Notes to Ludwig Andreas Feuerbach

1. For analyses of philosophical developments in Germany during this period, see Gedö, 1995 and Löwith, 1964.

2. After his brother Anselm’s unexpected death Ludwig assumed the responsibility of editing for publication his father’s Nachlass and selected correspondence. These were published in 1852 under the title, Paul Johann Anselm Ritter von Feuerbachs Leben und Wirken, which reappears as Vol. 12 of the critical edition of Feuerbach’s works edited by Schuffenhauer. The preceding quotation is from a brief lexicon article authored by Ludwig that summarizes the accomplishments of the distinguished jurist and his sons, and can be found on pp. 324-332 in v. 10 of the same critical edition. For a good recent biography of Feuerbach, see Winiger (2004).

3. Shott, 1973, analyzes Feuerbach’s early intellectual development up to the time of this transfer.

4. One of the best discussions of the issues involved in the disintegration of the Hegelian school in to Right, Left, and Center camps is to be found in Toews 1980, 201-369.

5. The phrase appears in the second part of Heine’s essay, Zur Geschichte der Religion und Philosophie in Deutschland (1835).

6. For analyses of Feuerbach’s early pantheistic idealism, see Wartofsky 1977, 28-48, Cornehl 1969 and Gooch 2013, from the latter of which some of the paragraphs in this section have been adapted.

7. A translation of the letter is included in Hegel, 1984.

8. Feuerbach, GW, v. 17, Briefwechsel I (1817-1839), 103-08.

9. For discussions of Feuerbach’s approach to the history of philosophy, see Wartofsky 1977, 49-134, and the essays collected in Jaeschke & Tomasoni 1998.

10. In the second edition of The Essence of Christianity (1843) Feuerbach renamed the two parts of his book “The True or Anthropological Essence of Religion” and “The False or Theological Essence of Religion,” respectively. Eliot’s translation is based in this edition.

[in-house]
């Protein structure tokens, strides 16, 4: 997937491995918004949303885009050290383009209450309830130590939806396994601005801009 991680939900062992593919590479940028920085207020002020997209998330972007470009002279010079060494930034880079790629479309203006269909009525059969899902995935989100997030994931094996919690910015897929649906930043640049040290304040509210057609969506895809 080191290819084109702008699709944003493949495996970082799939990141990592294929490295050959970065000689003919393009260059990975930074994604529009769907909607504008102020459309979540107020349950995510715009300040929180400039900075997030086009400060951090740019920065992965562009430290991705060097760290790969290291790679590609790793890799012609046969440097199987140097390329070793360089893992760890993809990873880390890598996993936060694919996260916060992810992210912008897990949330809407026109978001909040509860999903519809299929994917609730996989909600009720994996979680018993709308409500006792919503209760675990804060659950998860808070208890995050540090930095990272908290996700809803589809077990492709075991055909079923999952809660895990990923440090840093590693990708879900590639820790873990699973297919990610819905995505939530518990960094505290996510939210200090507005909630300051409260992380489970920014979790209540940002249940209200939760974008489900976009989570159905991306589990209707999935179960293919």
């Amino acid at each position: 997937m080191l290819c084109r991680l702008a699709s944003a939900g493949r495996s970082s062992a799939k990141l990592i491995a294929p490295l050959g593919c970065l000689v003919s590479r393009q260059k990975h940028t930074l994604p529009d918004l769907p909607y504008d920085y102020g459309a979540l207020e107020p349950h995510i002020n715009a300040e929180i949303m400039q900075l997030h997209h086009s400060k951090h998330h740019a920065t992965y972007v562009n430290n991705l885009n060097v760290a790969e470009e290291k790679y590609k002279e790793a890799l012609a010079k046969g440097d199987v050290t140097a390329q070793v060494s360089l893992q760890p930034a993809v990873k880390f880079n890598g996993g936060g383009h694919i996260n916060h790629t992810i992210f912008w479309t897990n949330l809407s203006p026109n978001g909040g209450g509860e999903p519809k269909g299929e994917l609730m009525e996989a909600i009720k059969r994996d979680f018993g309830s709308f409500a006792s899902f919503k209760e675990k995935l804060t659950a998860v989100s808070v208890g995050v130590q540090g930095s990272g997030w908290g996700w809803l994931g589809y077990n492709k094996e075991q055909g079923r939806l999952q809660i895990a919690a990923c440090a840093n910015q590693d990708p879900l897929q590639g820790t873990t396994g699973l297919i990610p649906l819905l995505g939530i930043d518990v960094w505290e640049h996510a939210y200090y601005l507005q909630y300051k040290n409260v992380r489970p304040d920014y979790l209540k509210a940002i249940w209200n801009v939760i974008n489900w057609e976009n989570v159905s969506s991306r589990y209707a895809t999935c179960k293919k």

11. Here Feuerbach follows Hegel. Cf. Hegel (1991), 56-63 (Enc. § 24).

12. Feuerbach makes this point most explicitly in an unpublished draft of the foreword to The Essence of Christianity, which is quoted at length in Ascheri (1969). See esp. p. 20.

13. Cf. Feuerbach’s preface to the second edition (1843) of The Essence of Christianity, where he specifically mentions Jacobi and Schleiermacher, and remarks that “whoever is unfamiliar with the historical presuppositions and stages of mediation of my book lacks the [necessary] points of access to my arguments and thoughts” (WC, 24/xliii).

14. The decisiveness of this break was called into question with some justification by the Neo-Kantian historian of materialism, Friedrich Albert Lange, who maintained that Feuerbach was never a materialist in the strict sense, and that “It is just the same old [eben doch wieder] philosophy of spirit that we encounter here in the form of a philosophy of sensuality” (Lange 1875, v.2, 74).

15. The most penetrating comparative analysis of the theories of religion contained in The Essence of Christianity and in Feuerbach’s later writings on religion is Harvey (1995).

Copyright © 2013 by
Todd Gooch <todd.gooch@eku.edu>

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